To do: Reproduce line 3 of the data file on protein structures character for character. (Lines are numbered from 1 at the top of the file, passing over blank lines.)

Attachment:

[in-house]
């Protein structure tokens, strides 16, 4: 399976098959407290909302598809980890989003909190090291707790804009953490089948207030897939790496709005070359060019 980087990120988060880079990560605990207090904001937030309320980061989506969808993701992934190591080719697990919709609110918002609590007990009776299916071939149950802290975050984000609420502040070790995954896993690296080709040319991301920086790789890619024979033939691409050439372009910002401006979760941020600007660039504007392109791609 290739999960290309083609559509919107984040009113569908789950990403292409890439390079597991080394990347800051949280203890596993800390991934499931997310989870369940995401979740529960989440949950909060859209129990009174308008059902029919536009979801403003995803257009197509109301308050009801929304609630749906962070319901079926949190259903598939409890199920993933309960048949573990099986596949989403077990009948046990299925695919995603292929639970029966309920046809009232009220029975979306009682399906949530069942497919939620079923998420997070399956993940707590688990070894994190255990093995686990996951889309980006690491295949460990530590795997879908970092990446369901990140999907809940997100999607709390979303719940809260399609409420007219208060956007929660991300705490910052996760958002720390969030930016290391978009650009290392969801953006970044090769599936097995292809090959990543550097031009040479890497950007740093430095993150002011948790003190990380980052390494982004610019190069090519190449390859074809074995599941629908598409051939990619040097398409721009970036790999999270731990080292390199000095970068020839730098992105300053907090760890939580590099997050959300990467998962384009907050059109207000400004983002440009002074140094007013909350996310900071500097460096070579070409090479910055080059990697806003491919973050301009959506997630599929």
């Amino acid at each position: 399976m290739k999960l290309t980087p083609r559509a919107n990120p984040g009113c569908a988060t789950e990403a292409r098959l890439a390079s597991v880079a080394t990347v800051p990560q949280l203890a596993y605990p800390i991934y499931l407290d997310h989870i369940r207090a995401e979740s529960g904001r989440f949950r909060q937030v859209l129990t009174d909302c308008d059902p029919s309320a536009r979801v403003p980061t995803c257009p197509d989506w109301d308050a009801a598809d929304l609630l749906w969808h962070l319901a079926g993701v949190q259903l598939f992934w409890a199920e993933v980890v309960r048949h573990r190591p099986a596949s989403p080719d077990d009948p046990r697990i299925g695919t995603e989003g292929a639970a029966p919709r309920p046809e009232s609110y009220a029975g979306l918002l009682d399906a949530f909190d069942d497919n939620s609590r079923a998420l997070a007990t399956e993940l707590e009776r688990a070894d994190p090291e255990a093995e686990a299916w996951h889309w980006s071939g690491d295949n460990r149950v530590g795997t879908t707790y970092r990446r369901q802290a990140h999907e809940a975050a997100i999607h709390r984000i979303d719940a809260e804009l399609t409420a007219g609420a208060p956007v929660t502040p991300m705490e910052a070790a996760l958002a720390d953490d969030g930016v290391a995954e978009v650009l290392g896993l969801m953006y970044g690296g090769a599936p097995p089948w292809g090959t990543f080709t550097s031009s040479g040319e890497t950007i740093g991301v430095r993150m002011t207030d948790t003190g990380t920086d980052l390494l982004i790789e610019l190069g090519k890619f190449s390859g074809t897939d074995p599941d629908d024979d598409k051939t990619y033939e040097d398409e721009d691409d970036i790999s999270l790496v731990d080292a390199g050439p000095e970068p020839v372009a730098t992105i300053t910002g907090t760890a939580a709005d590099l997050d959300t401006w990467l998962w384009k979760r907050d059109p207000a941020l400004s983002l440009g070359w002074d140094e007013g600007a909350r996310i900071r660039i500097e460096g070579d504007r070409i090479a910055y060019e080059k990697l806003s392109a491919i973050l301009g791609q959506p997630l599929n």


């Amino acid at each position: 399976m290739k999960l290309t980087p083609r559509a919107n990120p984040g009113c569908a988060t789950e990403a292409r098959l890439a390079s597991v880079a080394t990347v800051p990560q949280l203890a596993y605990p800390i991934y499931l407290d997310h989870i369940r207090a995401e979740s529960g904001r989440f949950r909060q937030v859209l129990t009174d909302c308008d059902p029919s309320a536009r979801v403003p980061t995803c257009p197509d989506w109301d308050a009801a598809d929304l609630l749906w969808h962070l319901a079926g993701v949190q259903l598939f992934w409890a199920e993933v980890v309960r048949h573990r190591p099986a596949s989403p080719d077990d009948p046990r697990i299925g695919t995603e989003g292929a639970a029966p919709r309920p046809e009232s609110y009220a029975g979306l918002l009682d399906a949530f909190d069942d497919n939620s609590r079923a998420l997070a007990t399956e993940l707590e009776r688990a070894d994190p090291e255990a093995e686990a299916w996951h889309w980006s071939g690491d295949n460990r149950v530590g795997t879908t707790y970092r990446r369901q802290a990140h999907e809940a975050a997100i999607h709390r984000i979303d719940a809260e804009l399609t409420a007219g609420a208060p956007v929660t502040p991300m705490e910052a070790a996760l958002a720390d953490d969030g930016v290391a995954e978009v650009l290392g896993l969801m953006y970044g690296g090769a599936p097995p089948w292809g090959t990543f080709t550097s031009s040479g040319e890497t950007i740093g991301v430095r993150m002011t207030d948790t003190g990380t920086d980052l390494l982004i790789e610019l190069g090519k890619f190449s390859g074809t897939d074995p599941d629908d024979d598409k051939t990619y033939e040097d398409e721009d691409d970036i790999s999270l790496v731990d080292a390199g050439p000095e970068p020839v372009a730098t992105i300053t910002g907090t760890a939580a709005d590099l997050d959300t401006w990467l998962w384009k979760r907050d059109p207000a941020l400004s983002l440009g070359w002074d140094e007013g600007a909350r996310i900071r660039i500097e460096g070579d504007r070409i090479a910055y060019e080059k990697l806003s392109a491919i973050l301009g791609q959506p997630l599929n």